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walkerbk

Steering column clamshell rebuild

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Amongst all the big project I do on the datsun over the weekends, I like to keep a small project going during the week to keep the progress up.

 

This past week project was the steering wheel clamshell.

 

Mine had long ago bit the dust and i pulled it off and through it in a box and left all the wires and such exposed.

 

About 3 weeks ago as im packing and moving stuff around getting ready for a 3rd cross country move, i came across it. All the mounting points had been broken in one form or fashion but I figured it wouldn't hurt to try and repair it.

 

I didn't take pictures of the progress as I am always forgetting to but I got the steps and the end results which turned out fantastic.

 

Step one, the top.

With the top side having all the screw mounting points broken away, I was not sure about exact locations and heights of each but I had the base locations. From that, I cut pieces of 1/2in pvc and formed it to fit on the clamshell. I then sealed it to the shell with play-off  (I think clay would have been better as the play-do leaked a little). after that, I filled the pvc with fiberglass epoxy (not poly) and added some chopped fiberglass pushing it in with a tooth pick. This gave me strong "peers" as to attach the bottom side. Once dry, I made three cuts down the sides of the pvc and it popped right off.

 

Step 2, the bottom side.

 

I then filled the screw hole or "tubes" with play-do to keep the epoxy in and wrapped ductape around what was left of the tubes. This formed a mold that I could then pour epoxy into to build the tubes back up. The epoxy I used did not stick at all to the sticky side of the ductape nor did it have any chemical reactions.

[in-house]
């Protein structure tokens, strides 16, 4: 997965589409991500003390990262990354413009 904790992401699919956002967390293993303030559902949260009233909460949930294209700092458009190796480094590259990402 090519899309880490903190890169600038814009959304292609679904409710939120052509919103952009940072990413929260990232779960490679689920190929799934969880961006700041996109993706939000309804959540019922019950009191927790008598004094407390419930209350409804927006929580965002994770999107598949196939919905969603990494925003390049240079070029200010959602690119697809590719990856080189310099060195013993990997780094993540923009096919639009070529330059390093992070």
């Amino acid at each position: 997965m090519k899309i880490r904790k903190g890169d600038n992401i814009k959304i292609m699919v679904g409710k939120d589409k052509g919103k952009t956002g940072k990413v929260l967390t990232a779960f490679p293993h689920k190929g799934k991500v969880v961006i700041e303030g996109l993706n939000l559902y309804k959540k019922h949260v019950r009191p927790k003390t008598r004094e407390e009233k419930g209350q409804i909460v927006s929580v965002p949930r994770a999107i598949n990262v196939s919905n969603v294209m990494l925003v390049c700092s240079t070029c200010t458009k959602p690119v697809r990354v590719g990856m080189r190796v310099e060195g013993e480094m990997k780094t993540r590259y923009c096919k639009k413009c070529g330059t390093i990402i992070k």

Step 3, matting the two peices.

 

I thought it would be a little harder than it was but this was the easiest step. I just pushed the two sections together and then used the drimel where needed with a sanding drum. It only took about 15 min and made a nice amount of dust. I then drilled holes and inserted screws. I did drill slightly larger holes than needed just to make sure that it didn't recrack but it worked perfectly.

 

Step 4, paint.

 

I did a light sanding just to scuff the surface with some 220 grit and then hit it with plastic primer. I then used 2 coats of textured rustolium spray paint (each coat was 2 light coats so really 4 in total). Although I liked the look, it was slightly rougher than what i wanted so I took 2000 grit and just lightly did a once over just to knock down the high points. I then applied 2 coats of matte clear uv resistant non yellowing.

 

Alternate step 4.

 

I was going to use the primer, then texture (1 coat), then the hammer (1 coat). I figured this would give it a raised texture then a leather grain look. I didn't do this because I loved the look of the texture. I have tried every bed liner and texture coat and this is one of the best.

 

I am very proud of the results and they speak for them selves. If there are any questions let me know.

 

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